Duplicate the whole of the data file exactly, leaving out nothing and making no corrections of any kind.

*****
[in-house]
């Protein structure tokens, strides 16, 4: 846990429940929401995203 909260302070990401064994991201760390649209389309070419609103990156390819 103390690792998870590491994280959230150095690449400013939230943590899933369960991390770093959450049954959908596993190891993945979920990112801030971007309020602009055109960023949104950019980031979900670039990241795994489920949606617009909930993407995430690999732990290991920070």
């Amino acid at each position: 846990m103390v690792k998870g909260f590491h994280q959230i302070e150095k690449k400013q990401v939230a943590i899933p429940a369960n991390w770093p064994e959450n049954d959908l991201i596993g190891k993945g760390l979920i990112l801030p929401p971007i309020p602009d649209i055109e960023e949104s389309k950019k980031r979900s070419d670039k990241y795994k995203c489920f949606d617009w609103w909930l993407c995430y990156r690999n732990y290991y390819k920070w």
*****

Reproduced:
[in-house]
């Protein structure tokens, strides 16, 4: 846990429940929401995203 909260302070990401064994991201760390649209389309070419609103990156390819 103390690792998870590491994280959230150095690449400013939230943590899933369960991390770093959450049954959908596993190891993945979920990112801030971007309020602009055109960023949104950019980031979900670039990241795994489920949606617009909930993407995430690999732990290991920070």
């Amino acid at each position: 846990m103390v690792k998870g909260f590491h994280q959230i302070e150095k690449k400013q990401v939230a943590i899933p429940a369960n991390w770093p064994e959450n049954d959908l991201i596993g190891k993945g760390l979920i990112l801030p929401p971007i309020p602009d649209i055109e960023e949104s389309k950019k980031r979900s070419d670039k990241y795994k995203c489920f949606d617009w609103w909930l993407c995430y990156r690999n732990y290991y390819k920070w």